Dallas Company Did Such Good Job Towing Cars It May Owe Texas $88,900 in Fines
Say what you will about Longhorn Wrecker, one of Dallas' notorious towing companies, you can at least never accuse it of laziness. This is the same company that during the Dallas Gay Pride Parade five years ago descended on a post office nearby and towed a few dozen cars from the parking lot, even though Longhorn didn't have a contract with the post office to tow illegally parked cars. We're sure that Longhorn meant well and was just trying to help the post office make room for all its customers that Sunday.
Longhorn's zeal for towing hasn't gone unnoticed by the state. In a massive docket, a prosecutor for the Texas Department of Licensing and Regulation has compiled a list of all the laws that Longhorn has violated since mid-2013.
There are many of them, and they each come with a fine. Unless Longhorn can beat the charges at an administrative hearing scheduled next year, Longhorn will owe the state a grand total of $88,900 worth of fines.
"This is bullshit, these are my first offenses. I'm not going to even get fined or suspended or nothing. It's going to end up being nothing. It's my first fine, it's all bullshit," said a Longhorn representative when reached by telephone.
This is the same anonymous Longhorn representative who inspired a resident at Dallas' Pecan Tree apartments to call the cops last year, after a fight over Longhorn's continuous towing of residents' cars got out-of-hand. The resident, Chris Stoffers, said that a Longhorn employee who identified himself only as "Patrick" had called him and threatened him the night before a court hearing over Longhorn's towing. "He said if he sees me in public he's going to fuck me up ... and good luck getting to the tow hearing tomorrow because my car won't be there," Stoffers claimed.
At the time, Patrick denied that he threatened the man, and according to a brief statement he gave on the phone yesterday, the real story is that Longhorn has just been victimized by some extremely cruel car owners.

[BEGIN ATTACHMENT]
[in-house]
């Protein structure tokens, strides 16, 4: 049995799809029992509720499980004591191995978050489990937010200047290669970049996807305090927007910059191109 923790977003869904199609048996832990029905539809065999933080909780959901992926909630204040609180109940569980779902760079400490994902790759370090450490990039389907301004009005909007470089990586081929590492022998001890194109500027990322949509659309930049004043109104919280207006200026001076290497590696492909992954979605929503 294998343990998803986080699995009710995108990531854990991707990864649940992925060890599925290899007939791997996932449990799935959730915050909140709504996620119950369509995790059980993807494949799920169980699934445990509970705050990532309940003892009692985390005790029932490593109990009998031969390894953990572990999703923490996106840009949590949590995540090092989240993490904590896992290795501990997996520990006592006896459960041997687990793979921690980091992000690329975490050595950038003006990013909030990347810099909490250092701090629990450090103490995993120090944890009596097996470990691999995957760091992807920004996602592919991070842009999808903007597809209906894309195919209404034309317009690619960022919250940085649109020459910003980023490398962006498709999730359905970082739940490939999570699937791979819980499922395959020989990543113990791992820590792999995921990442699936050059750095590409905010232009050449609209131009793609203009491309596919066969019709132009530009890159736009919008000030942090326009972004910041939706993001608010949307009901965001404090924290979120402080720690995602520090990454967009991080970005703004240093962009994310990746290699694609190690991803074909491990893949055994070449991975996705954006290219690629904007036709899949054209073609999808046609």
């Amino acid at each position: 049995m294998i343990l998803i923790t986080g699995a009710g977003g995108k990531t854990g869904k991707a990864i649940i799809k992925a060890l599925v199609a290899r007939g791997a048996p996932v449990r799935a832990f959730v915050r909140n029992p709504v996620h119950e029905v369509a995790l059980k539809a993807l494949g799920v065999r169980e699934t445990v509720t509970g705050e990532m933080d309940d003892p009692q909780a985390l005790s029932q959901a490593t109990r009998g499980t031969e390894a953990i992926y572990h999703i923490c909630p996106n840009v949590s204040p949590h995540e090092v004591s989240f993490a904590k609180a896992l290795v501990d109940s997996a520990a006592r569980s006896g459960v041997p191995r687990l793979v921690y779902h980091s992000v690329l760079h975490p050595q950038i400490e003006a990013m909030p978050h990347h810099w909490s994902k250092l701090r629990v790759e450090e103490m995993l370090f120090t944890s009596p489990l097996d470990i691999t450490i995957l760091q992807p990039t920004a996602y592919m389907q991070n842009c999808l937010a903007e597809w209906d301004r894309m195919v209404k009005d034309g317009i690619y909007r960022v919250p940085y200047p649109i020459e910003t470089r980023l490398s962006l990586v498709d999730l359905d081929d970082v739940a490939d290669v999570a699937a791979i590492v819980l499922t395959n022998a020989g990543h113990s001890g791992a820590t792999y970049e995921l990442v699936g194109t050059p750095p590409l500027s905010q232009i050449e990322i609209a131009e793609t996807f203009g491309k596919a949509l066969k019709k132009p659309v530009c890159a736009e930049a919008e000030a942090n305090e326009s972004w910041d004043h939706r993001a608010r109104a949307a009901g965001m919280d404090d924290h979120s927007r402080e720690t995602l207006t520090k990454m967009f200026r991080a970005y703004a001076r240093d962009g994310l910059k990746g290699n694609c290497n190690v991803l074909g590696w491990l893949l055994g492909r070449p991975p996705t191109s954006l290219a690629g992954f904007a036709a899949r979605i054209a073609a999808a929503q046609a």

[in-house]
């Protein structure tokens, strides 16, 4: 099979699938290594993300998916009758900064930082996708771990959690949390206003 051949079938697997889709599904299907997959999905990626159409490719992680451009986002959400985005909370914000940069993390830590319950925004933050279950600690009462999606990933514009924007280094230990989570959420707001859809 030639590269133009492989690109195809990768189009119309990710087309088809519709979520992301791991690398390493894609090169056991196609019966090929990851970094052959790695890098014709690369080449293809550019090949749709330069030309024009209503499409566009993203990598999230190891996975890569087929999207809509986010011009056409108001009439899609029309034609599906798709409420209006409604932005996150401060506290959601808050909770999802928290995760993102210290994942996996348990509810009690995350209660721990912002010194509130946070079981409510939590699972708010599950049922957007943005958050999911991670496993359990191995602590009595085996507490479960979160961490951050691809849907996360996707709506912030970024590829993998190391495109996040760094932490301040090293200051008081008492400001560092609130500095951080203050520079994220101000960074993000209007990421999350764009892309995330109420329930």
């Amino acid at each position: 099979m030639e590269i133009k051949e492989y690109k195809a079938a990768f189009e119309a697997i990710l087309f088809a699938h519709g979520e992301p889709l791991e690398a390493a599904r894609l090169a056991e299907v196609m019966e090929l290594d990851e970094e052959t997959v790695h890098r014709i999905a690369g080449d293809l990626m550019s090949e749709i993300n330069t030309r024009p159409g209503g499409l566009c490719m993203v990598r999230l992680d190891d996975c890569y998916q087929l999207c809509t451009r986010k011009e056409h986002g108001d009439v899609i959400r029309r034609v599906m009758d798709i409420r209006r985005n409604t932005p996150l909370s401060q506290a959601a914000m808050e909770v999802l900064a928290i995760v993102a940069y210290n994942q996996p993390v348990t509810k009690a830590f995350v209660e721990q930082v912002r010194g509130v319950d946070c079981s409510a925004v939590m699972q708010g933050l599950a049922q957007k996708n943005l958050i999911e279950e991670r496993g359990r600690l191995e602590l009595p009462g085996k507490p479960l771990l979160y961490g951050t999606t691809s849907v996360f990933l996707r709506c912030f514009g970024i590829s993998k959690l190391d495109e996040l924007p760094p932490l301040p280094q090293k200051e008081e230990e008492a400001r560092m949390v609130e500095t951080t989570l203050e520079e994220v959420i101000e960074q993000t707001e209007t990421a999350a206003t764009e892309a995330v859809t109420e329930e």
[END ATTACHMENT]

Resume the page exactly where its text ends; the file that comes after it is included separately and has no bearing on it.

"They're ripping the signs down, calling the state and taking pictures of it. That's what I'm being fined for, OK?," said Patrick, referring to all the TDLR violations Longhorn received for not having the correct signs warning people about tow trucks. The TDLR also accuses Longhorn of withholding someone's car unless the owner paid the $186 in cash -- an accusation Patrick said is a lie. "We did take credit cards that day," he insisted. He was confident he'd successfully appeal the fine.
"It's all about money with the state. I don't want any more phone calls, OK? Because this is a bullshit thing."
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Apartment managers aren't supposed to get kickbacks from tow companies, though it's a law that's frequently flouted. In Longhorn's case, the TDLR says that they visited Dallas' Pecan Tree Apartments and manager Brenda Rodriguez admitted to the agency that Longhorn "provided parking permits and also painted and stripped the facility lot" at no charge, which the TDLR counts as a kickback.
See also: The Kings of the Apartment Lot Tow
The TDLR also found violations at Longhorn's own Dallas storage lot. The lot's landscaping, according to the TDLR investigator who visited last year, consisted of "weeds and overgrown vegetation up to one foot in height."
Send your story tips to the author, Amy Silverstein.